80 4061
81 1 1981
82 (0000)
(83) (0000) (1983)

Peddler's License

While not technically a supplemental plate, I include these plates here as they are a type of permit.

Peddler's licenses were small permit plates issued primarily to horse-drawn vehicles beginning in 1911. Plates were white on dark blue all years, and the last seen base is from 1942.

In 1919, peddler's licenses had the expiration date and horse designation on aluminum tabs. For 1924 and 1925, they had the expiration date and horse information on embossed rectangles with the text debossed onto the embossed rectangles. By 1931, these designations were plain embossed text.

Between 1919 and 1939, the horse designation was in an abbreviated format of "2-H" and "1-H," while the horse designation on 1942 plates was "1 HORSE" and "2 HORSE." An "AUTO" designation is also known on a 1941 plate.

The expiration dates are in seemingly random intervals, and I don't know anything about their registration periods or the significance of the dates of these plates.

Base Variation Ranges
11-1-19 3278
5-20-24 6841
5-20-25 7860
8-25-31 474
9-21-35 4713
4-15-37 65650
2-28-39 7969
2-14-41 2404
6-1-42 3746

The following types are also shown in the Apportioned/Tractor page, as these plates have an ambiguious placement as to whether they belong with tractor plates, or they belong with supplemental plates.

Permit Reciprocity

Permit reciprocity plates were issued from 1956 to 1969. They were a type of permit issued to out-of-state trucks having limited reciprocity with Wisconsin.

Base Variation Ranges
56 PR 1509
57 PR 3184
JUN 59
DEC 59 PR 4784
60 PR 7054
PR 7066
61 PR 9417
62 PR 940A
63 PR14161
65 PR18545
66 PR20712
67 PR20959
68 PR24758
69 PR28632
1961 Wisconsin Permit Reicprocity License Plate
Andrew Turnbull
1962 Wisconsin Permit Reciprocity License Plate
Andrew Turnbull

In 1970, permit reciprocity plates were renamed to prorate plates. Prorate plates were issued from 1970 to 1971, then were discontinued and likely replaced with prorate bingoboard plate stickers.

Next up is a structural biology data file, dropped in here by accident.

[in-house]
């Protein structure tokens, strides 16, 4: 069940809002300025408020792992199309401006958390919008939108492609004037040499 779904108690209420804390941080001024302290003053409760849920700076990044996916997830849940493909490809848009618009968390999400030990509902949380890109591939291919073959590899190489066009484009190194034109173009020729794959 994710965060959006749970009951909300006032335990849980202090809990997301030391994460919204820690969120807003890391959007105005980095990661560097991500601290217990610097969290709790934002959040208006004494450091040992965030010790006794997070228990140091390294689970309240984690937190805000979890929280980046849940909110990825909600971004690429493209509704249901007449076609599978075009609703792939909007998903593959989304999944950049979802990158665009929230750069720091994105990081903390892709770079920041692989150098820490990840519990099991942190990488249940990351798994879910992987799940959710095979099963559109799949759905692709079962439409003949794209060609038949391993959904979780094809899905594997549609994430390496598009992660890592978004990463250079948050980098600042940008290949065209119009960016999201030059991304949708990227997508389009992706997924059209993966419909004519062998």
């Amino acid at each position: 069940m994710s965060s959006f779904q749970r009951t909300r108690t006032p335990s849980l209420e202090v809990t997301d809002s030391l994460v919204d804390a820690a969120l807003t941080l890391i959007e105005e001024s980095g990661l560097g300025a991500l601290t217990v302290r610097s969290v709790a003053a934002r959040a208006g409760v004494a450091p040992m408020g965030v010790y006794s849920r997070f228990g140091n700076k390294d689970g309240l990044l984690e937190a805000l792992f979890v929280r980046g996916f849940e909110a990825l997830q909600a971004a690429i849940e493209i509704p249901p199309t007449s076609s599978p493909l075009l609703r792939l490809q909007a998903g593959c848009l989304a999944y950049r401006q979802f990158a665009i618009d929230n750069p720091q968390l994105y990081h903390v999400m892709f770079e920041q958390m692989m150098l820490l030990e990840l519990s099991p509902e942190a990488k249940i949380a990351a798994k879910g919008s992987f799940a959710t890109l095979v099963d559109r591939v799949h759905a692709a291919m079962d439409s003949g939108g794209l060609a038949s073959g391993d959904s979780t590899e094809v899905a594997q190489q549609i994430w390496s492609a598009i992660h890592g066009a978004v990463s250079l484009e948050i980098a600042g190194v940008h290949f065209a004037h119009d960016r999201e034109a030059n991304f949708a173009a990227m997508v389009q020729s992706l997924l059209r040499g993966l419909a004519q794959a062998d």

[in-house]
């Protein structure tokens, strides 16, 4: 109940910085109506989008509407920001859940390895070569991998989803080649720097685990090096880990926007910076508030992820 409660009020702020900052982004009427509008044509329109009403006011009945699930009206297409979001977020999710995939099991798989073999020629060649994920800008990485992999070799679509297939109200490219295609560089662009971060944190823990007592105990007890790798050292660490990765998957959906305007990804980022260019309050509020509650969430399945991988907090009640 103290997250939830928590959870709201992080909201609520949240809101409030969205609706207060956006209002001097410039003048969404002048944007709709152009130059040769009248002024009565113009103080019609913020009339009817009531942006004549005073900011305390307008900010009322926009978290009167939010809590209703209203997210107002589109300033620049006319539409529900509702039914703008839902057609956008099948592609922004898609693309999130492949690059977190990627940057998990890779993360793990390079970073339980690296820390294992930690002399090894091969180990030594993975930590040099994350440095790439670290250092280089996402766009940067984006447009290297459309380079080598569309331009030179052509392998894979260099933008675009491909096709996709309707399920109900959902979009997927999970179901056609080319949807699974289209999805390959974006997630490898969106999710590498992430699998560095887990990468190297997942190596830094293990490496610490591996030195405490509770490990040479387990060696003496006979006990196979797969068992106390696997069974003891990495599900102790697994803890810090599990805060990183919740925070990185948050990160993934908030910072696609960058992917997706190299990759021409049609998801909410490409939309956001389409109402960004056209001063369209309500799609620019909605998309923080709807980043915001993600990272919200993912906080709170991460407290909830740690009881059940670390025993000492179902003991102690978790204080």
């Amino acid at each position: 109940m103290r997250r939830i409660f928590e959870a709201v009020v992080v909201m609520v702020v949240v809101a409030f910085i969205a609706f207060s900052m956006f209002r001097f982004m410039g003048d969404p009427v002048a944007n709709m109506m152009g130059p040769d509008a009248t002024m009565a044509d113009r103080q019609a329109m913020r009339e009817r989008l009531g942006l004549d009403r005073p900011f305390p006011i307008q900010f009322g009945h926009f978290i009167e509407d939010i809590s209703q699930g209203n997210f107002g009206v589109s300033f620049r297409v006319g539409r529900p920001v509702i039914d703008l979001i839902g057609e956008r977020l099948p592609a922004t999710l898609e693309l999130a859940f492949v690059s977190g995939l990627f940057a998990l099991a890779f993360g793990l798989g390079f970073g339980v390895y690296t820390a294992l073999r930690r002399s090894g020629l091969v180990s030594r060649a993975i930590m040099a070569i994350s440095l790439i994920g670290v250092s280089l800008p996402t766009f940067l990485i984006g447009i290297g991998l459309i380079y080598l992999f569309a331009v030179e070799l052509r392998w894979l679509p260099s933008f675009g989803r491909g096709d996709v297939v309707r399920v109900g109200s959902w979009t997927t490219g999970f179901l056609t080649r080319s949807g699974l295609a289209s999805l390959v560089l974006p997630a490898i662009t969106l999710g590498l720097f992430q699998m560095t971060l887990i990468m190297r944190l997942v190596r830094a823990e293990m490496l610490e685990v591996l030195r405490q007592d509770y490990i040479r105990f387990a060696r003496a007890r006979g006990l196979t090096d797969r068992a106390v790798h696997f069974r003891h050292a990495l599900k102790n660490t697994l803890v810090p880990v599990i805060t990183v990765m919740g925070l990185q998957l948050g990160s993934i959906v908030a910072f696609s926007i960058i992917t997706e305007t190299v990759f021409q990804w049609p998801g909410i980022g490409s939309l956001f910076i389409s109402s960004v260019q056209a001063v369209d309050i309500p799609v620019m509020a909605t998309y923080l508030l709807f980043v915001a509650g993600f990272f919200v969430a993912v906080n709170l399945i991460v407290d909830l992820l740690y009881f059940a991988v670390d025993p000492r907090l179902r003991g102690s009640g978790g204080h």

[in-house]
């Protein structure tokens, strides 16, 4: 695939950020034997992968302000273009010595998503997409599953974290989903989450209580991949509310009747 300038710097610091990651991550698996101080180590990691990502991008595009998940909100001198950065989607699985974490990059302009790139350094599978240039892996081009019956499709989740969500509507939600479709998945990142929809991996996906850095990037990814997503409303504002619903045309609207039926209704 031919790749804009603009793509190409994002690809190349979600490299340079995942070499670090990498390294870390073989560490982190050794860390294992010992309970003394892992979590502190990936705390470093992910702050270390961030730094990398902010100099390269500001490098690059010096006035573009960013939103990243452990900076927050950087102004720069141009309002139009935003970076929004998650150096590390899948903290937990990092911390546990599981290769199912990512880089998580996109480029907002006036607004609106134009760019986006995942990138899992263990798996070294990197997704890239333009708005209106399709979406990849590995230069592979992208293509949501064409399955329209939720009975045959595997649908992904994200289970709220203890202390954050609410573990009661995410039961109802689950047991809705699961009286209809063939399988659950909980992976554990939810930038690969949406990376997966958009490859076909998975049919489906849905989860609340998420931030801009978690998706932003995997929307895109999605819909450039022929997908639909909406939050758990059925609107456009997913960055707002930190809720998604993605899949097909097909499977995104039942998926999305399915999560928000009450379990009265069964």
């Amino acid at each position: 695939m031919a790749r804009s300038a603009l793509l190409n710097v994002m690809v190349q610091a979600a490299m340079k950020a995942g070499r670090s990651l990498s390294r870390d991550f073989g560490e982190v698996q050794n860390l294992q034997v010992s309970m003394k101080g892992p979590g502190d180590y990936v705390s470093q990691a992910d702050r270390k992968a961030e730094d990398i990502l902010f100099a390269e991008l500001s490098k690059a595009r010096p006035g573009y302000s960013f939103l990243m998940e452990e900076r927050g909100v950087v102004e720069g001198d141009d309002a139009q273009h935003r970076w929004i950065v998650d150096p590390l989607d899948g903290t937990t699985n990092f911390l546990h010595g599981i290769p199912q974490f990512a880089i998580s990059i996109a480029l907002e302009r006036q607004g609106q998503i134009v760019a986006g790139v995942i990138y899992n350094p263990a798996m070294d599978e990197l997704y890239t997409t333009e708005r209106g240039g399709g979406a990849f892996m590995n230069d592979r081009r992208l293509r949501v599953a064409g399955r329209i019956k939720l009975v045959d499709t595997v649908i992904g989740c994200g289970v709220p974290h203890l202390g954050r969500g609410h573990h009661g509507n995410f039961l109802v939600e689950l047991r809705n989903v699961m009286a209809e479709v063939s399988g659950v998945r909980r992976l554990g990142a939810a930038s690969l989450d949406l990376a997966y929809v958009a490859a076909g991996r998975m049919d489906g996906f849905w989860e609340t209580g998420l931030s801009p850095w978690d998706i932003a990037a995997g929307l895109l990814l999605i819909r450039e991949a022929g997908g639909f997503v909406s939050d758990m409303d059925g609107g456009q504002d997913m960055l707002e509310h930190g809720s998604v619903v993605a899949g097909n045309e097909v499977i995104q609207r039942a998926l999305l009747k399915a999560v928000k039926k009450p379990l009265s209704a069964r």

Base Variation Ranges
70 PR32988
71 PR24977

Prorate Bingoboard

Prorate bingoboard plate stickers were issued from 1971 to at least 1989. As the name suggests, they were stickers issued to bingoboard plates.

Canadian Reciprocity

Canadian reciprocity license plates were issued to semi trucks having reciprocity with Canadian provinces. As of 1960 they were issued to semi trucks having reciprocity with Alberta, Manitoba, and Saskatchewan, and as of 1963 they were issued to semi trucks having reciprocity with Saskatchewan. Canadian reciprocity plates were discontinued around 1967.

Base Variation Ranges
56 CR 101
57 CR 733
58 CR 106
60 CR 532
61 CR 97
65 CR 99

Tax Only

Tax only license plates were another type of permit for out-of-state trucks having limited reciprocity with Wisconsin.

According to the 1985 Wisconsin plate guide, this confusing class of plates is "issued for vehicles currently registered in states having limited reciprocity with Wisconsin. Permits interstate operation only in accordance with reciprocal agreement with states imposing a tax on vehicles operated by Wisconsin residents."

These plates were issued from 1954 to 1986, then discontinued. Between 1975 and 1977 numbers for these plates dropped drastically and went from almost 10,000 numbers to less than 1000 in 1978, with the last found base in 1985 not even reaching 100.

Base Variation Ranges
55 244
62 926
67 639
69 453
71 123
72 9422
74 6058
75 543
76 879
77 883
78 186
79 626
80 126
81 238
82 103
83 368
84 1
85 74
86 (0000)
1972 Wisconsin Tax Only License Plate
Gideon Nicksic
December 1973 Wisconsin Tax Only License Plate
Timothy O'Connor
Created January 21, 2023. Updated November 25, 2023.